-   School gained SACCS accreditation under Smith and built its sports teams
    -   He left to become Director of Instruction for Memphis City Schools in 1940
    -   Board of Education elected Smith as President of MSC in August of ‘46

Studious GI’s

    -   School had 9 departments with 50 teachers when Smith took office in ‘46
    -   Enrollment for fall of ’46 was over 1,500 and over 1,000 of the students were freshmen
    -   779 veteran trainees enrolled that fall
    -   Budget was increased by $115,000 per year; $800,000 in capital improvement funds were
        approved and $85,000 was spent to establish the evening school
    -   Veterans Village could house 75 families that first year
    -   The assumption was that the school would attain the massive growth of reaching an enrollment
        of as many as 2,000 students
    -   About 850 veteran trainees attended MSC via the GI Bill every year for the 12 years the program
        existed
    -   May 1947, Humphreys became the head of the school’s new Health and Physical Education
        department and Prof. E.I. Crawford became the head of the new Department of Business
        Administration
    -   3,053 students attended the school over the course of Smith’s first year as President of the
        College
    -   The Division of English became the Department of English in the fall of ‘47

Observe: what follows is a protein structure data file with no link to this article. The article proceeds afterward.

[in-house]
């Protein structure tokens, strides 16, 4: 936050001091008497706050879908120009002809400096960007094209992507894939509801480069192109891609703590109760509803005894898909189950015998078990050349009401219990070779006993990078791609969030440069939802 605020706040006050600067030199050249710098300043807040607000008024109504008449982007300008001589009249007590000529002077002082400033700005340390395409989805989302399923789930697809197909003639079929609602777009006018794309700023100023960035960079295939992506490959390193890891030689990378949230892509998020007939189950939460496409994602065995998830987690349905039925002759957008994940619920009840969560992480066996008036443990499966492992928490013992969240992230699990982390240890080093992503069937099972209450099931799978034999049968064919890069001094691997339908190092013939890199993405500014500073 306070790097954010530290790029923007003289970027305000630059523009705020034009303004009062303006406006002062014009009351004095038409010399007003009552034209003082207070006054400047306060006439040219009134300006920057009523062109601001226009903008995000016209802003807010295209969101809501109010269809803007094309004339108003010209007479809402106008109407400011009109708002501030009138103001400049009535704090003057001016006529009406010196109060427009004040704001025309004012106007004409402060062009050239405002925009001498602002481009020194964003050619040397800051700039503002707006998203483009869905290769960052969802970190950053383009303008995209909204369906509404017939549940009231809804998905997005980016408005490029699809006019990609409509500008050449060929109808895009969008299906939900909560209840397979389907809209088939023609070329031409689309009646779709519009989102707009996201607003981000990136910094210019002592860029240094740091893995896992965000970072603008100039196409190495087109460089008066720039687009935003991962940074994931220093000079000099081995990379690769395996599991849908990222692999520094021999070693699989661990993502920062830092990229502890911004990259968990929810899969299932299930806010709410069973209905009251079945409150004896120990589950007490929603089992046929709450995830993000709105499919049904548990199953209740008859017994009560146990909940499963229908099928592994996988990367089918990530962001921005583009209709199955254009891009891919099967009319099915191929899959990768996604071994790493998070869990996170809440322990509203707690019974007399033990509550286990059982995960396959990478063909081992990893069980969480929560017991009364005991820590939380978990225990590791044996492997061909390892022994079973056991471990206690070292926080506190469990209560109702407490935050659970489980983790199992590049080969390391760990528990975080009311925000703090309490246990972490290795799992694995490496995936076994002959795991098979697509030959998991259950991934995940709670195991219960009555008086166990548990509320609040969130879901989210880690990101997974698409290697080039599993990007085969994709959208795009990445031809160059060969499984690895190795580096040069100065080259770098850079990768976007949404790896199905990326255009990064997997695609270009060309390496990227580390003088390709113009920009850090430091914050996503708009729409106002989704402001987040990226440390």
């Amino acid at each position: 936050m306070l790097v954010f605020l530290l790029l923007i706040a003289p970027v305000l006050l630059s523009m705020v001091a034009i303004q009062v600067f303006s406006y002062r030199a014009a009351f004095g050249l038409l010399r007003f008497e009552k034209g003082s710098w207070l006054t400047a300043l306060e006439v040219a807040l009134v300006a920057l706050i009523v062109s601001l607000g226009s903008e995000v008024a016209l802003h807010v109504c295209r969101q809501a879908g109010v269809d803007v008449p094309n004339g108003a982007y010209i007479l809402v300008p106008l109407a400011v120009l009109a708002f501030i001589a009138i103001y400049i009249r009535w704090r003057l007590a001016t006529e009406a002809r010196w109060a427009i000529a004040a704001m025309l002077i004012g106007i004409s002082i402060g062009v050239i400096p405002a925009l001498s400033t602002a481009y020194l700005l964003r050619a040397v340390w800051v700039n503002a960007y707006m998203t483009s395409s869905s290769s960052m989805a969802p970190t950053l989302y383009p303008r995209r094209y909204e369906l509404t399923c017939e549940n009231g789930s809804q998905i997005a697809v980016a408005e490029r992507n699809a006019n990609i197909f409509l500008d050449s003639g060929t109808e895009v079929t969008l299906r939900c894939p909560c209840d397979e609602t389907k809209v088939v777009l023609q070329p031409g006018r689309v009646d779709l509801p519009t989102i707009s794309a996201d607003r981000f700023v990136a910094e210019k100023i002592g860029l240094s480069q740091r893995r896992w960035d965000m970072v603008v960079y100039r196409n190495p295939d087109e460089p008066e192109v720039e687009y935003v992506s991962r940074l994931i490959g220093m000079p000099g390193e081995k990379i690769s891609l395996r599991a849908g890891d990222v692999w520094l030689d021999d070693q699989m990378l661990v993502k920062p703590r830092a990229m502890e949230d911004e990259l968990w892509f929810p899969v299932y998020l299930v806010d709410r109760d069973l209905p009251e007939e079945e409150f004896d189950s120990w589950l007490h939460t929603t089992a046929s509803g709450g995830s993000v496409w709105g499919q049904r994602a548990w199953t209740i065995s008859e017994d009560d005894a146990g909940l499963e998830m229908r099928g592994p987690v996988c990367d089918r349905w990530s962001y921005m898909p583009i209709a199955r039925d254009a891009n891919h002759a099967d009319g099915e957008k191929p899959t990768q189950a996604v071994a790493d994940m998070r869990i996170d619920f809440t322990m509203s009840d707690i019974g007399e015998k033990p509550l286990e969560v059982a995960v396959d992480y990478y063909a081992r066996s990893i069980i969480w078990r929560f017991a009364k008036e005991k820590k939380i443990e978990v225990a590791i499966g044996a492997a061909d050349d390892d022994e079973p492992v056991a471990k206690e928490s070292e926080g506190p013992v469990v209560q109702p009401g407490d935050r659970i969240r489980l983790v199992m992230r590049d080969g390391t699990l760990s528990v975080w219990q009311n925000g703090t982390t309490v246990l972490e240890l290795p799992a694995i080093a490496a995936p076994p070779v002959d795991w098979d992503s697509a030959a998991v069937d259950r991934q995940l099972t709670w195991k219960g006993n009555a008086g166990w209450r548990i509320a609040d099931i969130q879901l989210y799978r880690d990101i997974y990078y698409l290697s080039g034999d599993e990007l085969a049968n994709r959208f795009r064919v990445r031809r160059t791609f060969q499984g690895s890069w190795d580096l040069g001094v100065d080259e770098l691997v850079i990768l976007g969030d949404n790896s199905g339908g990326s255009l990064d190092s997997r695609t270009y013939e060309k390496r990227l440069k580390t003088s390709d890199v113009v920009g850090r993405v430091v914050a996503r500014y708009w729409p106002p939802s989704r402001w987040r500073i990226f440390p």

-   First Student Government Association officers were elected in October of ’48 under the
        direction of Enoch Mitchell
    -   Graduation exercises that June were held at Prescott Memorial Baptist (first time they were
        ever held off campus

President on Loan

Smith took leave of absence from Presidency to be the State Commissioner of Education in January
1949.

Lamar Newport, the school’s Bursar, was appointed acting President while Smith was working as State
Comm. He filled the position for 20 months.

Newport was the coordinator for the Civilian Pilot program at the University during WW2.

He continued Smith’s policies in his absence.

Interest in potentially merging the College with the UT system

People in the community felt the school’s growing enrollment should be met by new stature for the
organization; Newport formed a 17 person committee to study what would be involved in bringing
graduate study to the college and making it eligible for University status

1949-1950, the school introduced pre-professional curricular paths that would prepare students to go to
dental school, law school, engineering school, etc.

Campus got its own post office that year as well

School was also removed from the black list of the American Association of College Professors after 6
years in ‘49

1949, additions to the Admin. Building, the Training School and major repairs to Mynders were
completed.

State Board of Ed allowed the establishment of the Graduate School in November ’49, commenced
graduate level courses in June 1950

Touched off a year of new construction on the campus; water tower was demolished in 50; in February
50 work began on the Field House with seating for 4,000 students; school issued a contract for a new
cafeteria and student center that year as well; these were the first new buildings on campus since the
construction of Manning 20 years earlier

In the Space Age

One of Smith’s first acts back at the school was to work on getting an Air Force training unit at the
college. He also wanted to make an addition to Manning.